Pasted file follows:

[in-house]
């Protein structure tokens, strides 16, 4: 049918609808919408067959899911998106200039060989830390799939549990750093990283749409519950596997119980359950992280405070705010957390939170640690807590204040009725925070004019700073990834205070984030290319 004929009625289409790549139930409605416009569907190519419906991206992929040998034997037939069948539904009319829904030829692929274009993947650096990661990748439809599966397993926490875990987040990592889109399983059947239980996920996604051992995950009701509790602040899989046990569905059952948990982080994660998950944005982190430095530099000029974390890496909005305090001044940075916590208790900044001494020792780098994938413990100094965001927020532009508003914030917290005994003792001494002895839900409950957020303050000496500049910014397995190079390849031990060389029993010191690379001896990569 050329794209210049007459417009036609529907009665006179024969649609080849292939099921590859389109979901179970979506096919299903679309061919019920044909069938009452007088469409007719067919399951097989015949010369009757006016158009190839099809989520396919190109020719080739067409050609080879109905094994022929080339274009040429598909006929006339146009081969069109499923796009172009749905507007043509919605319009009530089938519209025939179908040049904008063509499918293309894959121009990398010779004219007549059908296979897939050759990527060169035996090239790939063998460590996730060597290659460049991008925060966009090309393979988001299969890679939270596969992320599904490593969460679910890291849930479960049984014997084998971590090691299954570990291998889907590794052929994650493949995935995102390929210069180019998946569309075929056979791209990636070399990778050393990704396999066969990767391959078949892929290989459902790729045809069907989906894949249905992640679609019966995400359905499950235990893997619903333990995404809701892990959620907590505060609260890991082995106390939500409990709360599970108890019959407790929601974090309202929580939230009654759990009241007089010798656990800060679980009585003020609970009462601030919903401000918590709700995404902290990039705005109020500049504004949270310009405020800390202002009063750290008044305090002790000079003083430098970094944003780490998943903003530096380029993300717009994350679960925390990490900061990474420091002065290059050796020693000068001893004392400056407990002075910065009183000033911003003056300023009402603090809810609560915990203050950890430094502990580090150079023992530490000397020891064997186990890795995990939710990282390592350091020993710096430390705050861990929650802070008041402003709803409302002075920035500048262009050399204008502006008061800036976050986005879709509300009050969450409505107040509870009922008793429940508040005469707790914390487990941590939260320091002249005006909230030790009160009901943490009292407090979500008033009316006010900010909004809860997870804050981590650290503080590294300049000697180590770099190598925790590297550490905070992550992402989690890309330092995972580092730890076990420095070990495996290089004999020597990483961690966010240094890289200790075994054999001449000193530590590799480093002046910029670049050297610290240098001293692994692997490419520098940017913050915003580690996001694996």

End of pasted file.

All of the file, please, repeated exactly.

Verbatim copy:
[in-house]
């Protein structure tokens, strides 16, 4: 049918609808919408067959899911998106200039060989830390799939549990750093990283749409519950596997119980359950992280405070705010957390939170640690807590204040009725925070004019700073990834205070984030290319 004929009625289409790549139930409605416009569907190519419906991206992929040998034997037939069948539904009319829904030829692929274009993947650096990661990748439809599966397993926490875990987040990592889109399983059947239980996920996604051992995950009701509790602040899989046990569905059952948990982080994660998950944005982190430095530099000029974390890496909005305090001044940075916590208790900044001494020792780098994938413990100094965001927020532009508003914030917290005994003792001494002895839900409950957020303050000496500049910014397995190079390849031990060389029993010191690379001896990569 050329794209210049007459417009036609529907009665006179024969649609080849292939099921590859389109979901179970979506096919299903679309061919019920044909069938009452007088469409007719067919399951097989015949010369009757006016158009190839099809989520396919190109020719080739067409050609080879109905094994022929080339274009040429598909006929006339146009081969069109499923796009172009749905507007043509919605319009009530089938519209025939179908040049904008063509499918293309894959121009990398010779004219007549059908296979897939050759990527060169035996090239790939063998460590996730060597290659460049991008925060966009090309393979988001299969890679939270596969992320599904490593969460679910890291849930479960049984014997084998971590090691299954570990291998889907590794052929994650493949995935995102390929210069180019998946569309075929056979791209990636070399990778050393990704396999066969990767391959078949892929290989459902790729045809069907989906894949249905992640679609019966995400359905499950235990893997619903333990995404809701892990959620907590505060609260890991082995106390939500409990709360599970108890019959407790929601974090309202929580939230009654759990009241007089010798656990800060679980009585003020609970009462601030919903401000918590709700995404902290990039705005109020500049504004949270310009405020800390202002009063750290008044305090002790000079003083430098970094944003780490998943903003530096380029993300717009994350679960925390990490900061990474420091002065290059050796020693000068001893004392400056407990002075910065009183000033911003003056300023009402603090809810609560915990203050950890430094502990580090150079023992530490000397020891064997186990890795995990939710990282390592350091020993710096430390705050861990929650802070008041402003709803409302002075920035500048262009050399204008502006008061800036976050986005879709509300009050969450409505107040509870009922008793429940508040005469707790914390487990941590939260320091002249005006909230030790009160009901943490009292407090979500008033009316006010900010909004809860997870804050981590650290503080590294300049000697180590770099190598925790590297550490905070992550992402989690890309330092995972580092730890076990420095070990495996290089004999020597990483961690966010240094890289200790075994054999001449000193530590590799480093002046910029670049050297610290240098001293692994692997490419520098940017913050915003580690996001694996």